Want to know more about Appraisd Performance Management, and how it can fit your needs?


How do you get the balance right between investing in soft skills and software?

We all agree investing in soft skills and software should go hand in hand and it shouldn’t be a choice of one or the other. They should work in tandem, supporting each other. Very few people are natural managers and instinctively know what to do. They need help, support and training to develop these skills. Investing in the right software can reinforce the good habits they learn in training, nudging them to give regular feedback and check-in with employees.

How do you reassure people about putting confidential information online?

When employees are motivated and focused, performance management is a fairly simple process. When employees go off track and become disengaged and unmotivated it becomes much harder. Many people find dealing with issues around underperformance hard. Having those tough conversations is difficult. They don’t want to be challenged or proved wrong and put themselves in the firing line. Committing these negative comments to an online system feels very permanent and public.

Hedda suggests putting the focus on the future – talking about what the employee will do differently going forward. This helps to take away some of the blame and gives the employee something positive to aim for.

In addition, Roly recommends regular check-ins. Having short, frequent conversations focused on objectives means that any issues are picked up early and avoids employees being left to flounder and go off track.

Performance management should be about helping employees to achieve their full potential. The vast majority of people want to do a good job so any approach should be about supporting them to do this.

How do you get buy-in from senior leaders?

For any workplace process to be successful, be that performance management or anything else, senior leaders must support it from the outset. In Hedda’s experience, this is the only way to achieve positive results. To make this happen, they need to be clear what they will get out of the process. What information will it give them to help them run the business more effectively?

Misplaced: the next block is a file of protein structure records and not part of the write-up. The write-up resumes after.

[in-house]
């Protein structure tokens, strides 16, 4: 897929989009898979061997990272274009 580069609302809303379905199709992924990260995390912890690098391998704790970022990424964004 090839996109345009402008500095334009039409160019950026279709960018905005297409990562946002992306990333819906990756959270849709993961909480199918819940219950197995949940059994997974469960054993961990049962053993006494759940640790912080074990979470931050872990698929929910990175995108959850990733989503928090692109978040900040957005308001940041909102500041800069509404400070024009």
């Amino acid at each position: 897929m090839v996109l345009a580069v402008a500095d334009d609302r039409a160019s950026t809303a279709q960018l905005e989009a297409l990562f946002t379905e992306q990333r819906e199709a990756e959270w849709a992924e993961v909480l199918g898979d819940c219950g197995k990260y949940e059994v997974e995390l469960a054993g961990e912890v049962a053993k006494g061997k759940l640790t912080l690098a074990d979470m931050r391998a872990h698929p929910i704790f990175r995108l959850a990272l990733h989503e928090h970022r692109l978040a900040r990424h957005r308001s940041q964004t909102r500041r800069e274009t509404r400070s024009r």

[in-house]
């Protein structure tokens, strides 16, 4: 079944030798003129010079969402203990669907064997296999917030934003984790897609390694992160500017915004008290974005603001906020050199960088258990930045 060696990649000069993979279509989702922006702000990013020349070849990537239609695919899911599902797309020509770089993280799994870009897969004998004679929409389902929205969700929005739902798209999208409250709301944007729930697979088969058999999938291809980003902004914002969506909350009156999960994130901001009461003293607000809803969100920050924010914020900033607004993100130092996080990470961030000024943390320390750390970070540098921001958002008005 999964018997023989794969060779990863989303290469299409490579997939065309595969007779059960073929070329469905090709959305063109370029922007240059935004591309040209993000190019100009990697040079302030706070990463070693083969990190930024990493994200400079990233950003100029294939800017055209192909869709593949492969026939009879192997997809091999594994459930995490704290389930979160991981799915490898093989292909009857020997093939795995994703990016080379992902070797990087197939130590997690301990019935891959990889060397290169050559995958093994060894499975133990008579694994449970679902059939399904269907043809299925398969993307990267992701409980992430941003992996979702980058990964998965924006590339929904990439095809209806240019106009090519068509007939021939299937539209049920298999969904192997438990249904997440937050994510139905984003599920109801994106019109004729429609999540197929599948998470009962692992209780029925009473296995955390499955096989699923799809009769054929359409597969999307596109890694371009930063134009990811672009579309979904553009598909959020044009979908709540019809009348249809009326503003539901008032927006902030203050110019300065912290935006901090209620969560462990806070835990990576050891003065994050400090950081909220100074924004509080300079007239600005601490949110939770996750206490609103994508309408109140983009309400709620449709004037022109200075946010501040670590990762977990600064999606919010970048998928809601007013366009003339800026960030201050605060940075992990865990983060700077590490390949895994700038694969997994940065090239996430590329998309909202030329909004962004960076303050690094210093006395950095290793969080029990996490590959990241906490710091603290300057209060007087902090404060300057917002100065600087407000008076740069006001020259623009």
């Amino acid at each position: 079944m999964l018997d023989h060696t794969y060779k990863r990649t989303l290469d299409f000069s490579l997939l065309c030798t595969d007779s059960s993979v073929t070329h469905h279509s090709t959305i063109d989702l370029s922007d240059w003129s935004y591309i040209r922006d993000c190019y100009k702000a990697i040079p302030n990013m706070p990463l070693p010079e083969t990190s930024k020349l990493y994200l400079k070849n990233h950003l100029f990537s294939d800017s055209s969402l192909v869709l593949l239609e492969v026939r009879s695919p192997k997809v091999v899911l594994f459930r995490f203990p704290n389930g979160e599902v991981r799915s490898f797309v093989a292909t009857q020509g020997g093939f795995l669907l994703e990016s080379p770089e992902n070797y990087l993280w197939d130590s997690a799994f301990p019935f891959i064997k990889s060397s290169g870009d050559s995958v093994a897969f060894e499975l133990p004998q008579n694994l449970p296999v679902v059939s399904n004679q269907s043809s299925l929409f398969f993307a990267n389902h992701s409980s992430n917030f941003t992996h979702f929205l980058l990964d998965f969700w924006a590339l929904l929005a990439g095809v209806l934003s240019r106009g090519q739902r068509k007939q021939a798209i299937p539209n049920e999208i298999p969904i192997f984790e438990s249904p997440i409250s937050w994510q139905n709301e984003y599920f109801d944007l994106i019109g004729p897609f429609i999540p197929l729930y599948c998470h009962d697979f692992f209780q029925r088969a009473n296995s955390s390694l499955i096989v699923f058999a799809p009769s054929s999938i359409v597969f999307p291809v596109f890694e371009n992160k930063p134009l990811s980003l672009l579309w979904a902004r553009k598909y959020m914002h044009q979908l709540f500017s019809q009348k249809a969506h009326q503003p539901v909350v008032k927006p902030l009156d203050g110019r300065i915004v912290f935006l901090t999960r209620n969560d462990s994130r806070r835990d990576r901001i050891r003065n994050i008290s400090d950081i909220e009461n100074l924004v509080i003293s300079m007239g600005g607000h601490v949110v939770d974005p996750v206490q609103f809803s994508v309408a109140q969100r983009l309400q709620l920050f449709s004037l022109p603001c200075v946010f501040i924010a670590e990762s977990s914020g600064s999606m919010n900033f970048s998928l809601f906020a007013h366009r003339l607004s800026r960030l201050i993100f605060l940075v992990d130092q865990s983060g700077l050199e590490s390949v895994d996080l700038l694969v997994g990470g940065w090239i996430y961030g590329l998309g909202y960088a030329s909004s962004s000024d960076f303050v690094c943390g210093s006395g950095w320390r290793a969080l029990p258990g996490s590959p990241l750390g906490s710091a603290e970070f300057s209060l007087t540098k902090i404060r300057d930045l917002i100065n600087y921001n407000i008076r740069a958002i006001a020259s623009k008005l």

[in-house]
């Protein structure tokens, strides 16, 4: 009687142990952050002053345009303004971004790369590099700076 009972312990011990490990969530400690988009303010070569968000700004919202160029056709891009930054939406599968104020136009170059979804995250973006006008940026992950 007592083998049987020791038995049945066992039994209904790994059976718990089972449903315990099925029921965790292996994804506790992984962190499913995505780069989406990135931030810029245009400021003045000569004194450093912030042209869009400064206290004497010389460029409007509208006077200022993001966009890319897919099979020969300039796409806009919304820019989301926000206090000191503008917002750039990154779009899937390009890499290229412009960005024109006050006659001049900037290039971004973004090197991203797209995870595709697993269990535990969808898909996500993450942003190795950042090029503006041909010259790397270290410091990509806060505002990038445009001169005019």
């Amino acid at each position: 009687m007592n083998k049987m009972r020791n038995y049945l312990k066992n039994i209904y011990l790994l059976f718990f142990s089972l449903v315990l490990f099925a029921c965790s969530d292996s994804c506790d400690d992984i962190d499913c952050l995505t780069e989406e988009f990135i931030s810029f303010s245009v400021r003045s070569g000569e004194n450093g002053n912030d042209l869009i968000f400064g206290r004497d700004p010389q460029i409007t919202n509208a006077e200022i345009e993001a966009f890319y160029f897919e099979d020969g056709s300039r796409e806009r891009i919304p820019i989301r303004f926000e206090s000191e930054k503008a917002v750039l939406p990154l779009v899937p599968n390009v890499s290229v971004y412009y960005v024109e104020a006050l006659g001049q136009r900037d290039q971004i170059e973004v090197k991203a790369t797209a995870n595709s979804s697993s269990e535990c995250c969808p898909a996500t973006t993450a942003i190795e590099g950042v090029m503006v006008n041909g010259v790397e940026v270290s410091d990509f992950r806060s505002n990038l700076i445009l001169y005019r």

The same is true of middle managers and employees.  Everyone needs to know what’s in it for them. How will it benefit their working lives? This is where soft skills and software work should work together. Consultation is needed with stakeholders to collate their requirements.

Can software make your process more personal?

The pandemic taught us many things. One of the most important was just how important being with other people is. There is no substitute for meeting people face to face. We crave it and it makes us happy. There is also a place for meeting virtually; it saves valuable time and can be more convenient. Companies need to figure out how in-person and virtual work together to get the perfect blend.

Managers need to be comfortable and confident in communicating to their employees. Software can help, by providing a framework and prompts for regular conversations. It can make sure they know what they should be talking about and provide a record of past discussions so action points are clear and can be followed up. Rather than being a substitute for personal interaction, the right software can enhance those discussions and make them more productive.

Can introducing performance management software ever be problematic?

In all our experience, when things go wrong it is seldom the fault of the software. What’s wrong is the process behind it. If software has been introduced because something isn’t working, in the hope the software will magically fix it, this is highly unlikely.  

If managers aren’t having performance discussions or reviews with their employees there are often multiple reasons for this beyond just the software they have been asked to use, for example they don’t know how, they don’t see the point or they don’t have time. These problems need to be addressed first before any software can be effective.

Despite coming from different perspectives, Roly, Hedda and I agreed that soft skills and software must operate in harmony to meet the needs of the modern workplace and employees’ expectations. To hear the full lively discussion, watch the webinar now.